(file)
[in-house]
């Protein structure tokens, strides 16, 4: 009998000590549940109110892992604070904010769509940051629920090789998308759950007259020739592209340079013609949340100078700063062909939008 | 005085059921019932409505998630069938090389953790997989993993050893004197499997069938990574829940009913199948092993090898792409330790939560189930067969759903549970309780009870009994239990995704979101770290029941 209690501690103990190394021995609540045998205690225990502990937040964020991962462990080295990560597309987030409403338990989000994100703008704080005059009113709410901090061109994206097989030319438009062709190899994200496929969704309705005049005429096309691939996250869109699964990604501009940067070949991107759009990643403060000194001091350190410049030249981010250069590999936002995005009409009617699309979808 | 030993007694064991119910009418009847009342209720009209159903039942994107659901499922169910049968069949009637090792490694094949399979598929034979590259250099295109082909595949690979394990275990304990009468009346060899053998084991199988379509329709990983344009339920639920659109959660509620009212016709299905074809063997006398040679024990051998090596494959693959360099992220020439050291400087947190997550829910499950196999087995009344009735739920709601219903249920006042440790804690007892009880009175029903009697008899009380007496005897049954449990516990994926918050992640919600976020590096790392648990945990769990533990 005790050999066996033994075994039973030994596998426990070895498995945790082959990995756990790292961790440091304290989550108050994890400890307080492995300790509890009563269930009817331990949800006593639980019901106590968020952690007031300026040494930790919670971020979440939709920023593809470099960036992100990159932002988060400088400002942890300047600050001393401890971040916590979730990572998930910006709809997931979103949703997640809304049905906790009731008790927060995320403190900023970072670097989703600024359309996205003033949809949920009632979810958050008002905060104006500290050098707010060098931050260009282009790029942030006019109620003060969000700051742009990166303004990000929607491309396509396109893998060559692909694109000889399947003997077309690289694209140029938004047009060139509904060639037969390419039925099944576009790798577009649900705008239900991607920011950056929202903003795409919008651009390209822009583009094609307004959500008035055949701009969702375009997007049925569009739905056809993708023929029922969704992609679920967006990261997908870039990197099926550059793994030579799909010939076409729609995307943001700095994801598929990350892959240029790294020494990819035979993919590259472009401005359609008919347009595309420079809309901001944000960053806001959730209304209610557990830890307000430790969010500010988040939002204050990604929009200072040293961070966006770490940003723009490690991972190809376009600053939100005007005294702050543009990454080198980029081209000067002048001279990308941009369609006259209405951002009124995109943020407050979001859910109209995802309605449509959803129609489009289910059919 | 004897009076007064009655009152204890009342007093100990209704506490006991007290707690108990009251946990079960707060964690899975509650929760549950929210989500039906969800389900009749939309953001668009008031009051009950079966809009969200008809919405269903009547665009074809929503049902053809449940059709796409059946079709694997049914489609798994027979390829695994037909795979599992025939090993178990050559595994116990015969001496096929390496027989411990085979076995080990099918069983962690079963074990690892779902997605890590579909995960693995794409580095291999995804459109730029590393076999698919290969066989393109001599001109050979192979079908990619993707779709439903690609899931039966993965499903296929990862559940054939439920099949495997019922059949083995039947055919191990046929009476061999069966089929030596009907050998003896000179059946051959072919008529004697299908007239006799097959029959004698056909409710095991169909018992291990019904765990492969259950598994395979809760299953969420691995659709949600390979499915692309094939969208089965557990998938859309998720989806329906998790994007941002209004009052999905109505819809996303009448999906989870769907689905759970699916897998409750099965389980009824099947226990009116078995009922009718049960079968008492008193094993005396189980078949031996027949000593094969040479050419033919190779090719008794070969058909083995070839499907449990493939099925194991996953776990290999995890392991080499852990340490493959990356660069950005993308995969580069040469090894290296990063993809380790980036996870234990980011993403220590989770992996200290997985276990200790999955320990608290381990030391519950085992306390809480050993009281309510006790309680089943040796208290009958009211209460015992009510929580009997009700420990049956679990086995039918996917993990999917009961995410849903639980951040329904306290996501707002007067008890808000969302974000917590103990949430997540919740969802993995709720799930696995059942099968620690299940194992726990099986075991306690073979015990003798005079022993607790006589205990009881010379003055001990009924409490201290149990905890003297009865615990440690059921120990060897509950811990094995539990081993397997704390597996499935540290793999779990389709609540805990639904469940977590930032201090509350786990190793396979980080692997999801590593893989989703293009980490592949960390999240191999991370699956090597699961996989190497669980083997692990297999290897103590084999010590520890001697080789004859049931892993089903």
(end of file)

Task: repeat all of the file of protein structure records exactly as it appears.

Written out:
[in-house]
């Protein structure tokens, strides 16, 4: 009998000590549940109110892992604070904010769509940051629920090789998308759950007259020739592209340079013609949340100078700063062909939008 | 005085059921019932409505998630069938090389953790997989993993050893004197499997069938990574829940009913199948092993090898792409330790939560189930067969759903549970309780009870009994239990995704979101770290029941 209690501690103990190394021995609540045998205690225990502990937040964020991962462990080295990560597309987030409403338990989000994100703008704080005059009113709410901090061109994206097989030319438009062709190899994200496929969704309705005049005429096309691939996250869109699964990604501009940067070949991107759009990643403060000194001091350190410049030249981010250069590999936002995005009409009617699309979808 | 030993007694064991119910009418009847009342209720009209159903039942994107659901499922169910049968069949009637090792490694094949399979598929034979590259250099295109082909595949690979394990275990304990009468009346060899053998084991199988379509329709990983344009339920639920659109959660509620009212016709299905074809063997006398040679024990051998090596494959693959360099992220020439050291400087947190997550829910499950196999087995009344009735739920709601219903249920006042440790804690007892009880009175029903009697008899009380007496005897049954449990516990994926918050992640919600976020590096790392648990945990769990533990 005790050999066996033994075994039973030994596998426990070895498995945790082959990995756990790292961790440091304290989550108050994890400890307080492995300790509890009563269930009817331990949800006593639980019901106590968020952690007031300026040494930790919670971020979440939709920023593809470099960036992100990159932002988060400088400002942890300047600050001393401890971040916590979730990572998930910006709809997931979103949703997640809304049905906790009731008790927060995320403190900023970072670097989703600024359309996205003033949809949920009632979810958050008002905060104006500290050098707010060098931050260009282009790029942030006019109620003060969000700051742009990166303004990000929607491309396509396109893998060559692909694109000889399947003997077309690289694209140029938004047009060139509904060639037969390419039925099944576009790798577009649900705008239900991607920011950056929202903003795409919008651009390209822009583009094609307004959500008035055949701009969702375009997007049925569009739905056809993708023929029922969704992609679920967006990261997908870039990197099926550059793994030579799909010939076409729609995307943001700095994801598929990350892959240029790294020494990819035979993919590259472009401005359609008919347009595309420079809309901001944000960053806001959730209304209610557990830890307000430790969010500010988040939002204050990604929009200072040293961070966006770490940003723009490690991972190809376009600053939100005007005294702050543009990454080198980029081209000067002048001279990308941009369609006259209405951002009124995109943020407050979001859910109209995802309605449509959803129609489009289910059919 | 004897009076007064009655009152204890009342007093100990209704506490006991007290707690108990009251946990079960707060964690899975509650929760549950929210989500039906969800389900009749939309953001668009008031009051009950079966809009969200008809919405269903009547665009074809929503049902053809449940059709796409059946079709694997049914489609798994027979390829695994037909795979599992025939090993178990050559595994116990015969001496096929390496027989411990085979076995080990099918069983962690079963074990690892779902997605890590579909995960693995794409580095291999995804459109730029590393076999698919290969066989393109001599001109050979192979079908990619993707779709439903690609899931039966993965499903296929990862559940054939439920099949495997019922059949083995039947055919191990046929009476061999069966089929030596009907050998003896000179059946051959072919008529004697299908007239006799097959029959004698056909409710095991169909018992291990019904765990492969259950598994395979809760299953969420691995659709949600390979499915692309094939969208089965557990998938859309998720989806329906998790994007941002209004009052999905109505819809996303009448999906989870769907689905759970699916897998409750099965389980009824099947226990009116078995009922009718049960079968008492008193094993005396189980078949031996027949000593094969040479050419033919190779090719008794070969058909083995070839499907449990493939099925194991996953776990290999995890392991080499852990340490493959990356660069950005993308995969580069040469090894290296990063993809380790980036996870234990980011993403220590989770992996200290997985276990200790999955320990608290381990030391519950085992306390809480050993009281309510006790309680089943040796208290009958009211209460015992009510929580009997009700420990049956679990086995039918996917993990999917009961995410849903639980951040329904306290996501707002007067008890808000969302974000917590103990949430997540919740969802993995709720799930696995059942099968620690299940194992726990099986075991306690073979015990003798005079022993607790006589205990009881010379003055001990009924409490201290149990905890003297009865615990440690059921120990060897509950811990094995539990081993397997704390597996499935540290793999779990389709609540805990639904469940977590930032201090509350786990190793396979980080692997999801590593893989989703293009980490592949960390999240191999991370699956090597699961996989190497669980083997692990297999290897103590084999010590520890001697080789004859049931892993089903």